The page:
By Dr. Walter G. Howell
While the Mississippi College Riﬂes fought in the Peninsular Campaign in the summer of 1862, people in Clinton experienced the shortages and inconveniences that war brings to a civilian population at home. President Lincoln’s blockage in April 1861 closed southern ports, and cotton grown around Clinton lost access to foreign markets. The blockade resulted in shortages of anything manufactured.
Civilian hardships in no way compared to what the Confederate soldiers were experiencing on the battle front. At home, everything was more expensive if it was available. Shoes in 1862 cost $25 to $30 a pair, compared to $6 in 1861. Coffee sold for $4 a pound, when available. A sack of salt (twenty-ﬁve pounds) sold for $75 to $100. With no known sources of salt in 1862, Mississippi had to import salt from Alabama and Louisiana.
Newsprint had to be imported from Alabama, and The Hinds County Gazette was reduced to two pages and then a half page in 1862. The Gazette reported on the progress of the war until the spring of 1863.
There was no shortage of paper money, as both the state and Confederate governments printed bank notes redeemable with bales of cotton. Merchants and bankers preferred federal currency, but had to accept what was offered. Bartering took the place of commerce.
Walter Hillman’s Female Institute remained open throughout the war, the only school in Mississippi to do so. Many Hillman students paid their tuition with food. Parents loaded wagons with produce, cotton, fresh port, molasses and corn meal – “a currency that did not depreciate in value.”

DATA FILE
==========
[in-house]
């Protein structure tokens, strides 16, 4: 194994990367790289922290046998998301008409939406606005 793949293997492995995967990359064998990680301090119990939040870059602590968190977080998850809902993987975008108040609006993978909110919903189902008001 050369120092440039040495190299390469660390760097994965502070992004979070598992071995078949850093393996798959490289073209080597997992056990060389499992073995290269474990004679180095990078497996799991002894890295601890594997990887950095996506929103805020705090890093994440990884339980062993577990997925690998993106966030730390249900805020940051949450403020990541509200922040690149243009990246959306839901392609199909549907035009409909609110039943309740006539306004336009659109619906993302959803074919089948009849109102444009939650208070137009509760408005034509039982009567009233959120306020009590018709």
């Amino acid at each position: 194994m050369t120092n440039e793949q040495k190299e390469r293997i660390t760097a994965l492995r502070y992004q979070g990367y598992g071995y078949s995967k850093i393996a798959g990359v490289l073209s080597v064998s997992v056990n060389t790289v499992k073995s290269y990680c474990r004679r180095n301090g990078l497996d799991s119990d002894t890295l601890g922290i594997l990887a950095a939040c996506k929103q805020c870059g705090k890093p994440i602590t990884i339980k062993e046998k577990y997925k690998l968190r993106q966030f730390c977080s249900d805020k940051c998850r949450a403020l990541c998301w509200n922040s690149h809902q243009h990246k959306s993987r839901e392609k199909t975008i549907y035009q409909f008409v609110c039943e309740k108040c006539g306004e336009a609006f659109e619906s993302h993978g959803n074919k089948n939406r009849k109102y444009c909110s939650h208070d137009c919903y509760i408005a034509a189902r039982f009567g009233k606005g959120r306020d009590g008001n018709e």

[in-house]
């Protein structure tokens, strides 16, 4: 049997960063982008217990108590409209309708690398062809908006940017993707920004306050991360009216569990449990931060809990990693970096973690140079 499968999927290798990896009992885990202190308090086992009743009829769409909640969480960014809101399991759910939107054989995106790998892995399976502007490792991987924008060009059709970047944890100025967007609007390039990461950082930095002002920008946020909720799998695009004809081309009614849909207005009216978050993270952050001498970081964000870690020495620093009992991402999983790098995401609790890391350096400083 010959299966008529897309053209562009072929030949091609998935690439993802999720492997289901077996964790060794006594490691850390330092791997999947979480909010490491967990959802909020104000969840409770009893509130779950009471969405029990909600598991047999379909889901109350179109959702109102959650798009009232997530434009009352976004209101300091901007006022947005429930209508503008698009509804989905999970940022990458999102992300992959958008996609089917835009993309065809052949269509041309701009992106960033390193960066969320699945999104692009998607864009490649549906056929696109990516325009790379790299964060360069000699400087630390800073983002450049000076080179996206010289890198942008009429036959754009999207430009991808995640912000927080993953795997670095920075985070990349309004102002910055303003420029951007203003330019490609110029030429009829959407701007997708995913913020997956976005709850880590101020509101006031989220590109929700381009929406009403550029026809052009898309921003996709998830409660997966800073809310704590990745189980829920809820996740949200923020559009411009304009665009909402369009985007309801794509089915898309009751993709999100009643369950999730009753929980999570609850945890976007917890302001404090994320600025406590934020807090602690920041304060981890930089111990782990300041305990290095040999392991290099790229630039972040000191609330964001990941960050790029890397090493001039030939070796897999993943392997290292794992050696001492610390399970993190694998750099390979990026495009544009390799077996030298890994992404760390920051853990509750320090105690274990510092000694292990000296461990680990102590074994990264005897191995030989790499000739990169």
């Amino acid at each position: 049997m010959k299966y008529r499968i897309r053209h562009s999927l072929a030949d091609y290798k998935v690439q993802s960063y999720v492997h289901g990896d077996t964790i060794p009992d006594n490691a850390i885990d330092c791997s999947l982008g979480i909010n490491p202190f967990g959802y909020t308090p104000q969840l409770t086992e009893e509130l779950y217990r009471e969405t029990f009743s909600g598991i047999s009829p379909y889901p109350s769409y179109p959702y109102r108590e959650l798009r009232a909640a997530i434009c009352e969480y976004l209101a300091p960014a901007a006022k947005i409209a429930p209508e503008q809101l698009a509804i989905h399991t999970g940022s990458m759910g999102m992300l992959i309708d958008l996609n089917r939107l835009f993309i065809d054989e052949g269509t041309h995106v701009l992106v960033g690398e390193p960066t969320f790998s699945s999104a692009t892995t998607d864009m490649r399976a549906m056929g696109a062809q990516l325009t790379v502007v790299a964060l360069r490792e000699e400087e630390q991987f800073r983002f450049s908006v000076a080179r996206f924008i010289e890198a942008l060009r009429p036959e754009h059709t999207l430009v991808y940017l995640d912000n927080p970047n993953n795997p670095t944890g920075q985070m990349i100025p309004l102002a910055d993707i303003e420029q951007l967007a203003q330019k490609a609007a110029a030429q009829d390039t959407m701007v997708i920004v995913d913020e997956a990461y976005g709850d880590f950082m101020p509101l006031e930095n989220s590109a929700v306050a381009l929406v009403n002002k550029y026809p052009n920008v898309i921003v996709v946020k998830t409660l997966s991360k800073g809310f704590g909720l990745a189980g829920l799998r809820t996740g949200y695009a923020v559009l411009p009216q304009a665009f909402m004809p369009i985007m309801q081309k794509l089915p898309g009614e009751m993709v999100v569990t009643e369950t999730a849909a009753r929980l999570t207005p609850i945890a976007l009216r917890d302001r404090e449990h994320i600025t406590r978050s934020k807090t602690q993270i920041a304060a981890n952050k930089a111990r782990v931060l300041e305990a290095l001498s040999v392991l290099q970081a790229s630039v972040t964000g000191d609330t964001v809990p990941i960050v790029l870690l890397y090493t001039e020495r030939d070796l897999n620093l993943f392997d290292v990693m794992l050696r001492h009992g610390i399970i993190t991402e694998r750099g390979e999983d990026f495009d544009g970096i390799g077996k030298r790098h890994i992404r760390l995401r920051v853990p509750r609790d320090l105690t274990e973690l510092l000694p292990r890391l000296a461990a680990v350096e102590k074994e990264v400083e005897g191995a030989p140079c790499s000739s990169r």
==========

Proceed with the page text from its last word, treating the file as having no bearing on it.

Students at the Institute corresponded with the Riﬂes on the battlefront. In 1862, Jannie Carloss wrote an essay, “The Battleﬁelds of Virginia,” based on her boyfriend’s eyewitness account of the Battle of Manassas. She praised Stonewall Jackson, as the general who terriﬁed the enemy and would free Virginia of Yankee soldiers.
Mississippi College lost most of its student body to the Confederate military in 1861. The college division closed in 1862, but President Isaac Urner taught preparatory students when circumstances allowed. Captain Johnston Welborn, after recovering from his wound of 1861 and a brief stint with the local militia, assisted Urner at the college. The president gave Welborn the task of collecting a debt owed the college since before the war, when Welborn sold a horse for the college. The buyer, a Mr. Nebring, had never paid. Urner instructed Welborn to collect the debt, but to not accept Confederate money.
After a year of war, the patriotic fever that swept Mississippi in 1861 began to weaken. Small farmers called into state service felt they were ﬁghting someone else’s war. When the Confederate Congress passed the “twenty negro law” in 1862, Clinton planter Ulysses Moffett won a draft exemption for his oldest son, Cowles Mead Moffett, and his over-seer. Moffett lost two other sons at Malvern Hill in the summer of 1862. A third son in uniform, Ulysses, Jr., was discharged by the Richmond government.
Fighting in North Mississippi brought the war closer to Clinton. Confederate authorities sent casualties to Clinton, where the bottom ﬂoor of the college chapel was converted to a hospital. The resort at Mississippi Springs, ﬁve miles south of Clinton, also became a Confederate hospital.
Vicksburg, the “Gibraltar of the South,” became the Union General Grant’s major objective late in the year. He sent General Sherman on an expedition through the state on the eastern side of the Mississippi River to Chickasaw Bluffs, north of Vicksburg, in December of 1862. Confederate forces repulsed Sherman. The area around Clinton was soon to become a major theatre of war.
Editor’s note: 2011 marked the beginning of the sesquicentennial observation of the American Civil War. This is the twelfth in a series of pieces by Dr. Walter Howell that will follow the movements of the Mississippi College Riﬂes, the fate of Clintonians involved in the ﬁghting and other events on the home front.